New Forests

, Volume 35, Issue 2, pp 187–205 | Cite as

Summer planting performance of white spruce 1 + 0 container seedlings affected by nursery short-day treatment

  • Weixing TanEmail author
  • Steve Blanton
  • J. P. Bielech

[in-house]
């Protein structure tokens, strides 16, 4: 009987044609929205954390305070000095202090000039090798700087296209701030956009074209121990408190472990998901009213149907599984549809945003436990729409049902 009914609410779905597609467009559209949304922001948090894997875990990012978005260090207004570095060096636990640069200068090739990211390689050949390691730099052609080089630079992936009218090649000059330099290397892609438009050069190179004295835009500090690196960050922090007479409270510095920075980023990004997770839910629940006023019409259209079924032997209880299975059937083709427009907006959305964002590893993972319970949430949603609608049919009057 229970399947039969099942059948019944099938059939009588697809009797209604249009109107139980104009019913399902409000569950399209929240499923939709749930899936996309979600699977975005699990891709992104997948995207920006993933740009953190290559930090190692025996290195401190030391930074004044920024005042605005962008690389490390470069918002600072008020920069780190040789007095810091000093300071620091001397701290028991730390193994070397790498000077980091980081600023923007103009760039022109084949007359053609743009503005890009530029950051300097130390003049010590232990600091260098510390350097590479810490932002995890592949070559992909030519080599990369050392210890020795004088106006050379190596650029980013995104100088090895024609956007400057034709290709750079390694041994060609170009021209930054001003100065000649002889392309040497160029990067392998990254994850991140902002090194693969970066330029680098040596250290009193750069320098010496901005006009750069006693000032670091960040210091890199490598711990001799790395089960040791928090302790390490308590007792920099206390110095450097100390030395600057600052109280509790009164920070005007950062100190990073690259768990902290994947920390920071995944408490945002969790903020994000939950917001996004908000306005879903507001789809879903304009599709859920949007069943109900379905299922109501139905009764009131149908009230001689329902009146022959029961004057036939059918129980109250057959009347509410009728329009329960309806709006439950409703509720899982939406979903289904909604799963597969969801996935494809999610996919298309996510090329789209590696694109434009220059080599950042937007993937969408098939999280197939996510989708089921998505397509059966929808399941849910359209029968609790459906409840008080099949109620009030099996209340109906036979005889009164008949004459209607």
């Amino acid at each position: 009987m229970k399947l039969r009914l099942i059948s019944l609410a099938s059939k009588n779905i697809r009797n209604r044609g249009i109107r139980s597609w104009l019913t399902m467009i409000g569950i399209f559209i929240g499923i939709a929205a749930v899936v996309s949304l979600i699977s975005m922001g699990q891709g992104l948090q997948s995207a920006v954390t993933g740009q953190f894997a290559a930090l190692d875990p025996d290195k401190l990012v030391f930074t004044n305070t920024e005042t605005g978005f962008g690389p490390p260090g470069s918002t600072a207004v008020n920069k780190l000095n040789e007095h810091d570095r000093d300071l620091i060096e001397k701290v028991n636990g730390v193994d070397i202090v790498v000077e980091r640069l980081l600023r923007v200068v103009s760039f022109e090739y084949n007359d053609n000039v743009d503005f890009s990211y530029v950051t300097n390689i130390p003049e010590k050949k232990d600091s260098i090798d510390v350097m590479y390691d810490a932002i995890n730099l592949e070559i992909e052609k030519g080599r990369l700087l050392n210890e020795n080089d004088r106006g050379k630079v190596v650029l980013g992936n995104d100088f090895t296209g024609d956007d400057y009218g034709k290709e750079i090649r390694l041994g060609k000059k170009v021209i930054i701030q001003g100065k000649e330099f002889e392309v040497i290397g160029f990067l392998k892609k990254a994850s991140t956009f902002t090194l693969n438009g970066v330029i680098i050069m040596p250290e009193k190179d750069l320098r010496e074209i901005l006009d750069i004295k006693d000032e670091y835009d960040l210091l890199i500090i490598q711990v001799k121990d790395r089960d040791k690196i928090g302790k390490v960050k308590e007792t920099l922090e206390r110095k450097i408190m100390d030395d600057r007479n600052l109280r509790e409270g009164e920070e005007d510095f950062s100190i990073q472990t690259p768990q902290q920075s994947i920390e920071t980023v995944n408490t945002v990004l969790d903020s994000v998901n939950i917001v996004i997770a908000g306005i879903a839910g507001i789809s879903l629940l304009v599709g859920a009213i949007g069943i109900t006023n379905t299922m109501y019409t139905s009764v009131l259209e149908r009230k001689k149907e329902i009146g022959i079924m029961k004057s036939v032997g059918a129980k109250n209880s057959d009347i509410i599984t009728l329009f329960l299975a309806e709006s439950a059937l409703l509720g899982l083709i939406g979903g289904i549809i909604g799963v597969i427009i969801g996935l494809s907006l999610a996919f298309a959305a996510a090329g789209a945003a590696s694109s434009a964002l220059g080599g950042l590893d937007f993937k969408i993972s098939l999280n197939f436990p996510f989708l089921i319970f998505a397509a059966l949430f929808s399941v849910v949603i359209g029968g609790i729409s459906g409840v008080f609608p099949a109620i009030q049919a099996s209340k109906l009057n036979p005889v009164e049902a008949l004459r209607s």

Impacts of nursery short-day treatments on the survival, growth and needle damage of about 5,000 1 + 0 container white spruce (Picea glauca [Moench] Voss) seedlings from a single seedlot were studied for two growing seasons following planting on July 22, 1999 at four boreal reforestation sites in Northern Alberta, Canada of varying soil texture, drainage, aspect, slope, and slope position. Each site was separated into two areas that were site-prepared by either ripping or mounding. When seedlings reached a height of about 20 cm under normal greenhouse growth conditions, the seedlings from different germination dates over a 7-week period were exposed to one of five different conditioning treatments (T), mainly through varying the duration of 12-h short-day exposure to 0 (T0), 3 (T3), 7 (T7), 10 (T10), or 15 (T15) days followed by different periods of reduced N supply. N-reduction produced few differences in needle nutrient concentrations and so was not considered a likely cause of differences in field performance. The treatments progressively (from T0 to T15) increased tolerance to drought and frost, and resulted in a similar seedling size for T3, T7 and T10 (planting height of 21 cm and ground diameter of 2.9 mm) although T0 seedlings were smaller (20 cm) and T15 taller (24 cm). The weather in 1999 was dry, particularly in the weeks immediately before and after planting, but relatively moist and favorable in 2000 and 2001 apart from one major frost event (−7°C) in May 2000. Survival, growth and needle damage varied substantially among sites and short-day treatments, and the treatment differences were largely consistent across the four sites. In general the growth was better on the ripped than on the mounded areas. Seedlings in T7 (intermediate tolerance) survived and grew best in the first year but T0 (actively growing) did best during the second year. After 2 years, no differences were observed among T0, T3 and T7 in mortality (18%) and total height growth (15 cm). However, T10 and T15 had higher mortality (24 and 43%), and lower height growth (12 and 10 cm, respectively). The percentage of seedlings showing very severe needle damage after 2 years increased from T0 through T15 (14–33%). New root egress in the field also differed significantly among treatments and was positively and highly correlated with survival rate and growth. These results suggest that a longer short-day regime, as in T10 or T15, may be counterproductive and a shorter regime may be more effective in improving the performance of summer-planted white spruce seedlings.